French intelligence foils prisoner terrorist plot
Three French men who met in prison have been indicted for planning a terrorist attack on potential targets including prison guards, institutional sites or passers-by.
The French daily Le Parisien reported that a former soldier, a convert to Islam and a jihadist “returnee” were indicted on 26 July – the same week they allegedly intended to carry out the attack.
Two of the men were in prison, while the third had been released earlier this year. Sources close to the case say the attack was to be carried out upon the release of another of the suspects.
Investigators reportedly seized “small arms” from the men, aged 27, 31 and 42, and who deny the allegations of a terror plot.
One of the men was being held in prison in Châteaudun, in the northern Eure-et-Loir department, and the other in a prison in Saint-Maur, in central France.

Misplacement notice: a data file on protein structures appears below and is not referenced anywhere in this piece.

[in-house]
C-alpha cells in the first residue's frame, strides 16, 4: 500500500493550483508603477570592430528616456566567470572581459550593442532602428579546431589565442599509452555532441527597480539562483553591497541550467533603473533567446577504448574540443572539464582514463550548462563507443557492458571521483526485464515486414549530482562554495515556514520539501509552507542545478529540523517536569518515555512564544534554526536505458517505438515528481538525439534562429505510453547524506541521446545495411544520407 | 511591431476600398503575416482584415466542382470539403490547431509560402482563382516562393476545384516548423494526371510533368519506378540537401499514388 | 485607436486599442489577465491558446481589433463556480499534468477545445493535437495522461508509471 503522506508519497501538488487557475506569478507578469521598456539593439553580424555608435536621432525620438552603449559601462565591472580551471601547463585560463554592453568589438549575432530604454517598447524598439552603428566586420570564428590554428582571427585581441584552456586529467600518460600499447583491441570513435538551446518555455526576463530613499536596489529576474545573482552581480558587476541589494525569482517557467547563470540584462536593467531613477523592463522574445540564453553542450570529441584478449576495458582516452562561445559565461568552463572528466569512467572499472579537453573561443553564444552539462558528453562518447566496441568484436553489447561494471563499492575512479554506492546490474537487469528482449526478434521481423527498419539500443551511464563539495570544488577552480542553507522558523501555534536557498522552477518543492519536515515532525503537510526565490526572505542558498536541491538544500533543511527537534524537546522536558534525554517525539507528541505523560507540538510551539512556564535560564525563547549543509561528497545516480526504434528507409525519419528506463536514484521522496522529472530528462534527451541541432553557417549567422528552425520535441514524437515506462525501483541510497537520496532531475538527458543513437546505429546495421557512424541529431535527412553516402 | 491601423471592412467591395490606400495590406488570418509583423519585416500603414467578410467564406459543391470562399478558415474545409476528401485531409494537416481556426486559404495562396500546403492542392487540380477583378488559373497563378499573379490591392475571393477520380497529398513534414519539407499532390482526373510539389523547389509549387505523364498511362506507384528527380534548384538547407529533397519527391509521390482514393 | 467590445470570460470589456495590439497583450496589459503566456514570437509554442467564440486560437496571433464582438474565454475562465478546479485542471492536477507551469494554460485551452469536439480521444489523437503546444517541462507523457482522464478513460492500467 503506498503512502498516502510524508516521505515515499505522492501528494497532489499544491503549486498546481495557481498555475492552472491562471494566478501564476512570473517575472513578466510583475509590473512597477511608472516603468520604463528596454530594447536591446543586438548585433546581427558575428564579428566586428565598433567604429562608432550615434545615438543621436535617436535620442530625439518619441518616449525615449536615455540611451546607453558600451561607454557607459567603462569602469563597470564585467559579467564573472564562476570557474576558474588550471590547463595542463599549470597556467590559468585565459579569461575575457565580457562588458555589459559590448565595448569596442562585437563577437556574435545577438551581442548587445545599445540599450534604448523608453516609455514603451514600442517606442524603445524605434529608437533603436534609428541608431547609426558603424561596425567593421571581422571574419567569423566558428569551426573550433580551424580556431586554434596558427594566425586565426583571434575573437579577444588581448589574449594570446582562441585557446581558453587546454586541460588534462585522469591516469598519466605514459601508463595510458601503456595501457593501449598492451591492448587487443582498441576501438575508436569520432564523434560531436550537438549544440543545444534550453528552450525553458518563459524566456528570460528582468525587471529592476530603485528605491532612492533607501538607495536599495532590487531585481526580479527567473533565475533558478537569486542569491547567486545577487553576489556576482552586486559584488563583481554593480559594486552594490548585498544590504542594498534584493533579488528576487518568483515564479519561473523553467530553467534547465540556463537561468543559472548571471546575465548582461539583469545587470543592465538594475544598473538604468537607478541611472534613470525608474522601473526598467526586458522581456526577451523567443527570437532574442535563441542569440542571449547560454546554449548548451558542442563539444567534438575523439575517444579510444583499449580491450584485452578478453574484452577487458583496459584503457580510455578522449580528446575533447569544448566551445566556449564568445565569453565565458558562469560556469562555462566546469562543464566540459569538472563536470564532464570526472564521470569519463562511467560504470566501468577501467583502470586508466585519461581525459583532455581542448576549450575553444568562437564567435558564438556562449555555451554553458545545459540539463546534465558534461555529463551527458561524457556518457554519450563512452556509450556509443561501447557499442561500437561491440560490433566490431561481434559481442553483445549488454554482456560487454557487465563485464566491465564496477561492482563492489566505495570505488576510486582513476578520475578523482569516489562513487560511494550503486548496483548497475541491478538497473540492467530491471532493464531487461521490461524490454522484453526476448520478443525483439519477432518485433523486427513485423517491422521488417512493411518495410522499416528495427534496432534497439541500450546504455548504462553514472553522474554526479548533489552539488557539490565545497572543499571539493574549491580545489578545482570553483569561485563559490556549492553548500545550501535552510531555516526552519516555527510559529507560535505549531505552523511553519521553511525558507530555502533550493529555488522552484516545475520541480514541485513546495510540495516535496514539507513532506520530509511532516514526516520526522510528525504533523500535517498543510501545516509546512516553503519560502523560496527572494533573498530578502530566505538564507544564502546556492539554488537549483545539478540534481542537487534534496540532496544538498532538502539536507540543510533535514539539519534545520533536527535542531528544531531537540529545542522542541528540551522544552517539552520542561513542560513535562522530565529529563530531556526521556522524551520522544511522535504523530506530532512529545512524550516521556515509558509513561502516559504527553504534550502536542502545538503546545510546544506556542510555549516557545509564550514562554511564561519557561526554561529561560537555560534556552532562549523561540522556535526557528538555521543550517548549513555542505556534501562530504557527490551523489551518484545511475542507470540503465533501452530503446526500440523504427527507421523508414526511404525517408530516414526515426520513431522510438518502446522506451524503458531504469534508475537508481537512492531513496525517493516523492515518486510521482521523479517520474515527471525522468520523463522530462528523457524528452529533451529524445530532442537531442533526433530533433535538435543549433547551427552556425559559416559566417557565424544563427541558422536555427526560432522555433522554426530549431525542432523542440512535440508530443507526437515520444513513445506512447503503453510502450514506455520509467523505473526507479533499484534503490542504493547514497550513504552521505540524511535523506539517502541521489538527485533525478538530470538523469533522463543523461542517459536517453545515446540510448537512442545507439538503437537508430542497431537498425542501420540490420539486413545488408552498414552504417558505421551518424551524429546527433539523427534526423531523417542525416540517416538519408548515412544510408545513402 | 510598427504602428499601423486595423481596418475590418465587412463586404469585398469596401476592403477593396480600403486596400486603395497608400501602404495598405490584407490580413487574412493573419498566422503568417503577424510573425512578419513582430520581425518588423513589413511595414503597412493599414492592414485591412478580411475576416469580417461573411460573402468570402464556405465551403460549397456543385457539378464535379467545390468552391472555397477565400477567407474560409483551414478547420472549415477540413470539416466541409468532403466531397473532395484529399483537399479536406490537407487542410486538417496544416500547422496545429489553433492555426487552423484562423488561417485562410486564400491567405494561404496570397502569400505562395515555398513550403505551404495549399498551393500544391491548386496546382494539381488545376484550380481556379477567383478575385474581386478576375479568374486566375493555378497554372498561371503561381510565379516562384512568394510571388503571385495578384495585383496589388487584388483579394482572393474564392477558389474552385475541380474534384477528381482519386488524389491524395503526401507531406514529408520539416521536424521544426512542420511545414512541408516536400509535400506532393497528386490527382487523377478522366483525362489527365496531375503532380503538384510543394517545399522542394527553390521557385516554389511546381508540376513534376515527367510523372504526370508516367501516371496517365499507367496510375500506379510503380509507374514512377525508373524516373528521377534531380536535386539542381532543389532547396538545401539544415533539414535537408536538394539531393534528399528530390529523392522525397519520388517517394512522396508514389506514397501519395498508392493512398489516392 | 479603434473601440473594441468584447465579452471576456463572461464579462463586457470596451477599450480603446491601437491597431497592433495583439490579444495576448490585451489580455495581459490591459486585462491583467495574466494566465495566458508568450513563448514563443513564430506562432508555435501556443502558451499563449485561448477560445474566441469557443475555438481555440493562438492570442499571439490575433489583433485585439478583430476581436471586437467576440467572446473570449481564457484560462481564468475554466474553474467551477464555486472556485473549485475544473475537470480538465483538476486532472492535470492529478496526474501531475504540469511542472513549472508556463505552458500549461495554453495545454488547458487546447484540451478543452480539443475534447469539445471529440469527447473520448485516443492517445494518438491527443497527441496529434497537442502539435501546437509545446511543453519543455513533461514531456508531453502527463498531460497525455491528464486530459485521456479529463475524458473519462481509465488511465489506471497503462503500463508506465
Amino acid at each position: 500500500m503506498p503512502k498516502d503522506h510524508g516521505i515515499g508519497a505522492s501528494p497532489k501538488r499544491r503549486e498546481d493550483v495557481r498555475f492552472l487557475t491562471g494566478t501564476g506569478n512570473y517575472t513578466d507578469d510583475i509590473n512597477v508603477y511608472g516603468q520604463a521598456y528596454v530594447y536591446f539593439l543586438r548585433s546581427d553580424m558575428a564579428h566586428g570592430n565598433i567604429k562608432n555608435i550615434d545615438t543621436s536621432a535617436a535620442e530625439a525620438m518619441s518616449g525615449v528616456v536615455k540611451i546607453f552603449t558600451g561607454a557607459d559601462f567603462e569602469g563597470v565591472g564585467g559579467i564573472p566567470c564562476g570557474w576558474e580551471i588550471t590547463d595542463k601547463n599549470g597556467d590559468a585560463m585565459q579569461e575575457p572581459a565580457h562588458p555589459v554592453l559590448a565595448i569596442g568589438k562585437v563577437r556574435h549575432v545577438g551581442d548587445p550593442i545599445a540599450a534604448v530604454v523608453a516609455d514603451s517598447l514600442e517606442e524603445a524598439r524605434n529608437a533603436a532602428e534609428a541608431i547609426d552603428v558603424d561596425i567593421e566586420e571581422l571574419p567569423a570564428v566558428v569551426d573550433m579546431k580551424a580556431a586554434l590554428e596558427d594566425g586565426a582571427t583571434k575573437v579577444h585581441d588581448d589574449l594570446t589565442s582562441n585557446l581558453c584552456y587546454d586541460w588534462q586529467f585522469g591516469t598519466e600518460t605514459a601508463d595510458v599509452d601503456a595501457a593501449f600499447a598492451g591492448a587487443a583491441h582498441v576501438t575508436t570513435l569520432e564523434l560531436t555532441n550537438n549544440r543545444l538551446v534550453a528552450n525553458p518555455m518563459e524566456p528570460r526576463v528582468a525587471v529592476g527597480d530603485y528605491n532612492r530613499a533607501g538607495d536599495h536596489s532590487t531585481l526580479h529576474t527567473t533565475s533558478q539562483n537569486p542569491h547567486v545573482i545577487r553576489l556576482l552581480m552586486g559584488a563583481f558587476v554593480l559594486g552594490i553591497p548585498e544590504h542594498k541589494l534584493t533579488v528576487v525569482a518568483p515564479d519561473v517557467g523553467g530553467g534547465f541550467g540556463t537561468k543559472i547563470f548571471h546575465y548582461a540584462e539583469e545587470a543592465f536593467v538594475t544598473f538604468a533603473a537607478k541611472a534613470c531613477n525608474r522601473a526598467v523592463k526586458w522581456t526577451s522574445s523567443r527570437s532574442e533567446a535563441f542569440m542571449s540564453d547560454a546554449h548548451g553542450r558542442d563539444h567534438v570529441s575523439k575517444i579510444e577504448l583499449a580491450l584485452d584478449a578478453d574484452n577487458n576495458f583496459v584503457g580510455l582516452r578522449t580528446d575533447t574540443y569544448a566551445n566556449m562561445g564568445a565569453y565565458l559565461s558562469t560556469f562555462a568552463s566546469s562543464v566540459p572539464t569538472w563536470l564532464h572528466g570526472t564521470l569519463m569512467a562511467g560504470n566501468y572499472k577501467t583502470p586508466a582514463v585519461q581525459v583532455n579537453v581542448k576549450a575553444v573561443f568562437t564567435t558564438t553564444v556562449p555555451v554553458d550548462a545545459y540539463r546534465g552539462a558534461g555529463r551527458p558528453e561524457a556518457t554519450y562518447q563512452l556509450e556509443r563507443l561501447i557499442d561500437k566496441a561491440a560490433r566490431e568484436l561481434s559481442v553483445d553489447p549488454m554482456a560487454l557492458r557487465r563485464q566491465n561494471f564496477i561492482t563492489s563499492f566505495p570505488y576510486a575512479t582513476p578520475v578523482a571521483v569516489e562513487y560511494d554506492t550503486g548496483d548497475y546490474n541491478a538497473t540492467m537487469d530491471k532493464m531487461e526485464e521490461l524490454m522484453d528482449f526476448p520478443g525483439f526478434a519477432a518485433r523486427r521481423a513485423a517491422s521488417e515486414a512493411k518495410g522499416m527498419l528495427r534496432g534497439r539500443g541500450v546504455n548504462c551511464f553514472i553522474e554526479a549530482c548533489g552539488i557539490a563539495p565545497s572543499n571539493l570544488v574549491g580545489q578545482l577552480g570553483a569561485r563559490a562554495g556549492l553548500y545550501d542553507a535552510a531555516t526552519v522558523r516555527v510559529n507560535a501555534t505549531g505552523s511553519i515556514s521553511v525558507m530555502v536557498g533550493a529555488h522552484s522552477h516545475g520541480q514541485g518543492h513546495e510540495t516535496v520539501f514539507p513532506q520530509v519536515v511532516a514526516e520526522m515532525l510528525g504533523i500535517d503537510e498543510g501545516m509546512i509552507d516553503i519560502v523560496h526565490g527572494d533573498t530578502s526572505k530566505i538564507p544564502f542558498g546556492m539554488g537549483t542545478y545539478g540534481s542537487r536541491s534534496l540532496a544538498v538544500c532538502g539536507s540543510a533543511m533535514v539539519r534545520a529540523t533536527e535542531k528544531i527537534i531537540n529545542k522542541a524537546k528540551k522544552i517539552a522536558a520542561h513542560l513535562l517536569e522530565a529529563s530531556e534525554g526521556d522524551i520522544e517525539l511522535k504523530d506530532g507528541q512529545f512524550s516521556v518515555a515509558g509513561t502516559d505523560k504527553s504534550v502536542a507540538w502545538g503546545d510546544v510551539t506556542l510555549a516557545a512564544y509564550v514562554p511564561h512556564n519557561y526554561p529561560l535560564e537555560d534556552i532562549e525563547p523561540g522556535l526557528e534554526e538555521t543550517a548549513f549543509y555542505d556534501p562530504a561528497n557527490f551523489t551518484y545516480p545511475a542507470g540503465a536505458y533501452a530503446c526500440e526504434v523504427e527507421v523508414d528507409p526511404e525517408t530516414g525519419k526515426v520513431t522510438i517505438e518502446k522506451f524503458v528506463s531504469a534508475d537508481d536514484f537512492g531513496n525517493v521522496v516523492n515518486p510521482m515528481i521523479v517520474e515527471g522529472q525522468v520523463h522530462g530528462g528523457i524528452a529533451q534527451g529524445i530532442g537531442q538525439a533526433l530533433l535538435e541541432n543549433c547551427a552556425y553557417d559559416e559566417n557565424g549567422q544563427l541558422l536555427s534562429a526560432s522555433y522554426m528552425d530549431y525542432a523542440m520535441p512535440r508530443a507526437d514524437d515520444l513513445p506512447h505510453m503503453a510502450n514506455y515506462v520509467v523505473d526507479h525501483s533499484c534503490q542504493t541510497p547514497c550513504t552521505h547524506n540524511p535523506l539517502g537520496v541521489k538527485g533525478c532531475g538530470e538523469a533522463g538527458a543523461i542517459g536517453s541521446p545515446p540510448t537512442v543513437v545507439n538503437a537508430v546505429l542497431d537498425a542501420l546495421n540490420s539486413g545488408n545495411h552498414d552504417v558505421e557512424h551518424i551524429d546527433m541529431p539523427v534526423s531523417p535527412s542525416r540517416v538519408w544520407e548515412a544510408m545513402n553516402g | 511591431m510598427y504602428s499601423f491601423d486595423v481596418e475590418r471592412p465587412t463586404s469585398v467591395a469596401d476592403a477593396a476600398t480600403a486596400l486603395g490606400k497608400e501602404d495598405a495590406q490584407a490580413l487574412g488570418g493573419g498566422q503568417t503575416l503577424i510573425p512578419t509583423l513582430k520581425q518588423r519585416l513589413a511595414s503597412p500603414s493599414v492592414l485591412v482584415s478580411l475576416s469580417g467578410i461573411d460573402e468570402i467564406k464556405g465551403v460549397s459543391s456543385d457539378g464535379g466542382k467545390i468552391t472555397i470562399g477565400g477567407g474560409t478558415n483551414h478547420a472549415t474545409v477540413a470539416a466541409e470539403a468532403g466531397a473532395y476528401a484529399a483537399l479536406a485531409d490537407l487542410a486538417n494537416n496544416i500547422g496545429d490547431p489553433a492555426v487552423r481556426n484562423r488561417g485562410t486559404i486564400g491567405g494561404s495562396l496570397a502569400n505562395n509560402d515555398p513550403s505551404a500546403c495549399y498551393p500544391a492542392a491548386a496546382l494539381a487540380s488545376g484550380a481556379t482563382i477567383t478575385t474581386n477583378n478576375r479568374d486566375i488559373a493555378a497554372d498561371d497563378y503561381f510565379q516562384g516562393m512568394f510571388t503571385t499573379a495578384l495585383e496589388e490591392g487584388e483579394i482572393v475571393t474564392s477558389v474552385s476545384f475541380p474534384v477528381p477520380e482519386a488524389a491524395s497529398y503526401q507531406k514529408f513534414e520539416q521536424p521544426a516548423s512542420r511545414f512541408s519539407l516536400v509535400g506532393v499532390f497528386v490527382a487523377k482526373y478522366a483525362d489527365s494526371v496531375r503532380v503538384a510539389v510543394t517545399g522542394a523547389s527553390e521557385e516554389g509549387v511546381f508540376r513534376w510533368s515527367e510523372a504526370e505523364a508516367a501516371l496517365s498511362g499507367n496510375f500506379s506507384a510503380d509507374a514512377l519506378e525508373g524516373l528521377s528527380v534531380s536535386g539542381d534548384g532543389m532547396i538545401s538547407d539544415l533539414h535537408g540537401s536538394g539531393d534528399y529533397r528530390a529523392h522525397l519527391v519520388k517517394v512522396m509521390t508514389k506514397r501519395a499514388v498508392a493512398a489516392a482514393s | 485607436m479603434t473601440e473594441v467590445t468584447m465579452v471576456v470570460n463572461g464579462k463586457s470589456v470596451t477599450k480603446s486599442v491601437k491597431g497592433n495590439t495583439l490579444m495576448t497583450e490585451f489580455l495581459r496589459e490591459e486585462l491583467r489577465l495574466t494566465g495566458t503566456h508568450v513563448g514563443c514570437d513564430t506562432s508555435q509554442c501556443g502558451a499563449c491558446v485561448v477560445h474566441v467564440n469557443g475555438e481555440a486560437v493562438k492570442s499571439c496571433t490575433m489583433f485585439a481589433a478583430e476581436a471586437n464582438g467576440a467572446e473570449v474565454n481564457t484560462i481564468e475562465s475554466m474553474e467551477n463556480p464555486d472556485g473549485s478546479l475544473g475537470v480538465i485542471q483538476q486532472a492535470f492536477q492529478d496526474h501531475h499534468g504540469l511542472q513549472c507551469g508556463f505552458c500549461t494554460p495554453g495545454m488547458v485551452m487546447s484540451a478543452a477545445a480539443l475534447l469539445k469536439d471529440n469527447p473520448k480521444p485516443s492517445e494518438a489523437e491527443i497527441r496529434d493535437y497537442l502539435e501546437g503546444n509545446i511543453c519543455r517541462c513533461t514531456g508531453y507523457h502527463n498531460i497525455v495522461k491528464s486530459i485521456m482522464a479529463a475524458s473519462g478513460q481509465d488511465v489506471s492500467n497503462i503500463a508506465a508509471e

“We were not on a particularly high level of risk,” said Interior Minister Christophe Castaner. “Our intelligence has worked well.”
According to Le Parisien, the mastermind of the planned attack was the 27-year-old, a convert to Islam who had already been convicted of “apologising for terrorism”.
The released man had been sentenced in relation to a six-month trip to Syria in 2014, where he was part of the Syrian branch of al-Qaeda.
The third accomplice was a former soldier who had been converted to Islam and radicalised.
In recent months, two assaults on prison guards have taken place: one in Le Havre by a prisoner convicted of terrorism, and another in Condé-sur-Sarthe, by a radicalised prisoner.
Of some 71,000 prisoners in France, about 500 are incarcerated for acts of Islamic terrorism and about 1,100 common law prisoners are suspected to have been radicalised.